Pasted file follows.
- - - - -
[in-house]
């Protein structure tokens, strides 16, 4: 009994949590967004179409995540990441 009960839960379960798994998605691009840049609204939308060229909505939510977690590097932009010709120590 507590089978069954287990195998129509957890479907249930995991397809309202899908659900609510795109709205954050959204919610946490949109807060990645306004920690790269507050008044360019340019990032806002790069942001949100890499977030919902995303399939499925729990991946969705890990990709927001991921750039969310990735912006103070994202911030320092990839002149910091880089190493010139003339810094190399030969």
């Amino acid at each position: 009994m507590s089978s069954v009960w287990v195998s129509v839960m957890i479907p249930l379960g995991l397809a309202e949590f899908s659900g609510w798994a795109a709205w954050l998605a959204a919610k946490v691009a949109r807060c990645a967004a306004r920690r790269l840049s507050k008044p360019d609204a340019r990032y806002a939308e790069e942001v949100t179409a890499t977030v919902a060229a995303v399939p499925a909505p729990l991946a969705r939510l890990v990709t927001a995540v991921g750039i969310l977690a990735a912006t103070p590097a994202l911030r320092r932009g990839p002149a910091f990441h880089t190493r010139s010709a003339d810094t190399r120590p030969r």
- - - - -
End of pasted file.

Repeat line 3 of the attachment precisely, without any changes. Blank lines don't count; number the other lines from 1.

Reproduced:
């Amino acid at each position: 009994m507590s089978s069954v009960w287990v195998s129509v839960m957890i479907p249930l379960g995991l397809a309202e949590f899908s659900g609510w798994a795109a709205w954050l998605a959204a919610k946490v691009a949109r807060c990645a967004a306004r920690r790269l840049s507050k008044p360019d609204a340019r990032y806002a939308e790069e942001v949100t179409a890499t977030v919902a060229a995303v399939p499925a909505p729990l991946a969705r939510l890990v990709t927001a995540v991921g750039i969310l977690a990735a912006t103070p590097a994202l911030r320092r932009g990839p002149a910091f990441h880089t190493r010139s010709a003339d810094t190399r120590p030969r």